Re­duce green­house gases, but sell en­ergy, too

The Niagara Falls Review - - OPINION - NICK MARTIN SPE­CIAL TO POST­MEDIA — Nick Martin is a pol­icy an­a­lyst at the Canada West Foun­da­tion.

The Na­tional En­ergy Board (NEB) re­leased its up­dated long-term en­ergy outlook re­cently with a pretty stun­ning con­clu­sion. Fos­sil fuel con­sump­tion in Canada will peak in the next two years. Yet at the same time, the NEB projects Canadian oil production will con­tinue to in­crease through 2040.

These fore­casts may seem coun­ter­in­tu­itive, but in re­al­ity, they demon­strate how Canada’s en­ergy and cli­mate pol­icy should work.

Com­bust­ing oil for things we do ev­ery day like driv­ing cars and heat­ing homes pro­duces green­house gases. On the other hand, pulling it out of the ground and sell­ing it to the world that con­sumes it brings big eco­nomic ben­e­fits. Canada’s do­mes­tic cli­mate poli­cies should be ex­pected to re­duce our own de­mand for the very same re­sources we are de­vel­op­ing.

Yet, the rest of the world’s en­ergy de­mand is go­ing up, and our en­ergy poli­cies should be ex­pected to al­low Canada to reap the eco­nomic ben­e­fits of our nat­u­ral re­sources while there is a global ap­petite for them.

This is the first time the NEB, the gov­ern­ment’s en­ergy reg­u­la­tor and main agency for mon­i­tor­ing en­ergy sup­ply and de­mand trends, has fore­cast a long-term de­cline in Canadian fos­sil-fuel con­sump­tion. In fact, just last year the NEB’s outlook con­cluded do­mes­tic fos­sil fuel con­sump­tion would con­tinue to grow do­mes­ti­cally through 2040.

So, what has changed in the last year? The an­swer is a price on car­bon.

Since the pre­vi­ous fore­cast, the fed­eral gov­ern­ment has de­tailed its ap­proach to pric­ing car­bon, al­low­ing the NEB to in­cor­po­rate a pan Canadian car­bon price into its mod­els, and the sub­se­quent re­sult is ex­actly what we should expect to see. Pric­ing car­bon re­duces de­mand for fos­sil fu­els.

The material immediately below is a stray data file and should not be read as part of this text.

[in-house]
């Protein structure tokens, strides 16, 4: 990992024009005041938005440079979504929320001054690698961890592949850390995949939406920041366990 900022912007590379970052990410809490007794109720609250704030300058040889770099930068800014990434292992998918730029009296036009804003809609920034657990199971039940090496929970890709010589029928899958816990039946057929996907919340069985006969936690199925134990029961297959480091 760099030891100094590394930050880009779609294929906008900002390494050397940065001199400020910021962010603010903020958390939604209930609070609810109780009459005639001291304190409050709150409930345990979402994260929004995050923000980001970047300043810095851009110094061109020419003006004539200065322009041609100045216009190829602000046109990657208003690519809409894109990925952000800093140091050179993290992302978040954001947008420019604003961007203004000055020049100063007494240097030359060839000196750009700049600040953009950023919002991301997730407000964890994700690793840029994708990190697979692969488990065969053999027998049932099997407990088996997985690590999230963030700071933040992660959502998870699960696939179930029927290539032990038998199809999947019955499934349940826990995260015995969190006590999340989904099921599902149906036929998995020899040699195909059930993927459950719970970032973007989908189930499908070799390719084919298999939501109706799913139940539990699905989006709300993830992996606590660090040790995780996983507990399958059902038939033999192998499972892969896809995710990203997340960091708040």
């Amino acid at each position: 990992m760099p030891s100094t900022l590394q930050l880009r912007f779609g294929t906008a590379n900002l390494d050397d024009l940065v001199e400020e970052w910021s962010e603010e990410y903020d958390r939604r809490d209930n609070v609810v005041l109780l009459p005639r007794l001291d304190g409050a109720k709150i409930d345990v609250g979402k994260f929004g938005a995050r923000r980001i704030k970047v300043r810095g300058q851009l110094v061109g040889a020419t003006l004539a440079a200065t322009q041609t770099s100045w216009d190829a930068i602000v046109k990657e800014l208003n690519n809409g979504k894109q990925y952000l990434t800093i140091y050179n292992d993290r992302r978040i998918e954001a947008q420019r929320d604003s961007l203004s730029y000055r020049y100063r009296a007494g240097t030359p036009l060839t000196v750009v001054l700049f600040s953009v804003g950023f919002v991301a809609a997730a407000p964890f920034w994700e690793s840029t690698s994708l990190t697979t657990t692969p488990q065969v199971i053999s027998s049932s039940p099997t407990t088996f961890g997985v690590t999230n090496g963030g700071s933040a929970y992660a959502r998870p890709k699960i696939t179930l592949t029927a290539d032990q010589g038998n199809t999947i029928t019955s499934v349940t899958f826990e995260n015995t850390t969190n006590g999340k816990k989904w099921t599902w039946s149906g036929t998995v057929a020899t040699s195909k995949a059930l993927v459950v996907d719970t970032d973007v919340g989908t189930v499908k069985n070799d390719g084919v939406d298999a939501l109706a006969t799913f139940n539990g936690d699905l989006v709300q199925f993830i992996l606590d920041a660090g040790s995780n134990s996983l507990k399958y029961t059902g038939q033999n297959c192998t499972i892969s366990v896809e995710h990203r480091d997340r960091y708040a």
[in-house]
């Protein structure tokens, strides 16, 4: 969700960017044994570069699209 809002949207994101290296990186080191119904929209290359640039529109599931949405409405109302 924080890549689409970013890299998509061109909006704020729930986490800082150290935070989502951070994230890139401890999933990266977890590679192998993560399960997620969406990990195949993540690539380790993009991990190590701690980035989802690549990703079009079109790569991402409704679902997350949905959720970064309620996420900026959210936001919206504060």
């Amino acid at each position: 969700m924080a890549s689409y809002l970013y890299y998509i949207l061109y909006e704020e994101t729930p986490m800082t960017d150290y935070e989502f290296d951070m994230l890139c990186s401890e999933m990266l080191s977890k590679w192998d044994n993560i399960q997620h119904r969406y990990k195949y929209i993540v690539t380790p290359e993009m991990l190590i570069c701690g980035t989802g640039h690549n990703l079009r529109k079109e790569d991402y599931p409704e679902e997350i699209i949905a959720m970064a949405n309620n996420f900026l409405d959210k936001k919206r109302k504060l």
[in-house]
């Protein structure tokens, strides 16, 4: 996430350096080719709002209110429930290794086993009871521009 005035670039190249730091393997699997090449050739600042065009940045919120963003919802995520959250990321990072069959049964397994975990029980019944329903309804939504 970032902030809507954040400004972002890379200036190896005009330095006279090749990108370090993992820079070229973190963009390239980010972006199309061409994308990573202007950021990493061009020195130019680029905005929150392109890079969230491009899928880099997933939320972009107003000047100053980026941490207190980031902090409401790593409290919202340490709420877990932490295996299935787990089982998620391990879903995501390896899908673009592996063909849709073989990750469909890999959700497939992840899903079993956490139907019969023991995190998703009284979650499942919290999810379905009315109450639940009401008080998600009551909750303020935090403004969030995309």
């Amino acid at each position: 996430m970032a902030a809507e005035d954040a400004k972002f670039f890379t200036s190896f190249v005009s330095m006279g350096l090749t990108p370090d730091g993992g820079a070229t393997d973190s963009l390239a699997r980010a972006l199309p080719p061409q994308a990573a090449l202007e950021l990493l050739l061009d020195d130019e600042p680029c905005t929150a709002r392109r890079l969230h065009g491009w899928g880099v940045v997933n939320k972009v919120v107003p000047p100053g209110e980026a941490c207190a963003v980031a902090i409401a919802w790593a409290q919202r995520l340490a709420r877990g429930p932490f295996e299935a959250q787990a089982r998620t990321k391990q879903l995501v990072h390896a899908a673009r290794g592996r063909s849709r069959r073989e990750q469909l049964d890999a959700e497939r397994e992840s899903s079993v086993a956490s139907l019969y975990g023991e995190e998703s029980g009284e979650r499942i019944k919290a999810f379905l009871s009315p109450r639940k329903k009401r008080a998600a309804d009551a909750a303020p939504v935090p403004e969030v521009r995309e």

This is be­cause a car­bon price makes it fi­nan­cially ben­e­fi­cial to re­duce emis­sions. It also al­lows busi­nesses and house­holds to choose how to achieve these emis­sion re­duc­tions in the most cost-ef­fec­tive way pos­si­ble.

While pric­ing car­bon drives cost­ef­fec­tive emis­sion re­duc­tions, it does not im­pede car­bon-emit­ting ac­tiv­i­ties that have a greater eco­nomic ben­e­fit than the car­bon price. Oil is a global com­mod­ity, and while Canada is on pace to re­duce our own re­liance on it in the near-term, many coun­tries will con­tinue to de­mand more for the fore­see­able future. The world is awash with oil, so as long as this global de­mand ex­ists, some­one will sup­ply it. And who­ever can sup­ply it will reap the eco­nomic ben­e­fits.

The NEB’s fore­cast as­sumes Canada seizes this eco­nomic op­por­tu­nity. Crit­i­cally, it as­sumes Canada builds all re­quired in­fra­struc­ture to de­liver oil to mar­ket, and it as­sumes production in­creases sub­ject to cli­mate poli­cies like Al­berta’s oil­sands emis­sion cap.

This is how Canadian en­ergy and cli­mate pol­icy should work. We should ag­gres­sively work to re­duce green­house-gas emis­sions, but we should also seek to sell our nat­u­ral re­sources while the op­por­tu­nity ex­ists.

If the rest of the world adopts more ag­gres­sive poli­cies, global oil de­mand will de­crease. While this would mean Canada would not con­vert as much of its oil into eco­nomic ben­e­fits, it would be for the right rea­son, global ac­tion to mit­i­gate cli­mate change.

The NEB’s fore­casts are not pre­dic­tions. They sim­ply model what the world will look like under cur­rent en­ergy pol­icy and re­cent tech­nol­ogy, eco­nomic, and de­mo­graphic trends. These poli­cies can change, and many politi­cians are fight­ing to do ex­actly that. But the NEB’s most re­cent fore­cast shows that the poli­cies Canada is putting in place — namely a price on car­bon — are putting us on the right track for do­mes­tic con­sump­tion.

But as long as the world con­tin­ues to con­sume, we should be al­lowed to meet those needs as well.

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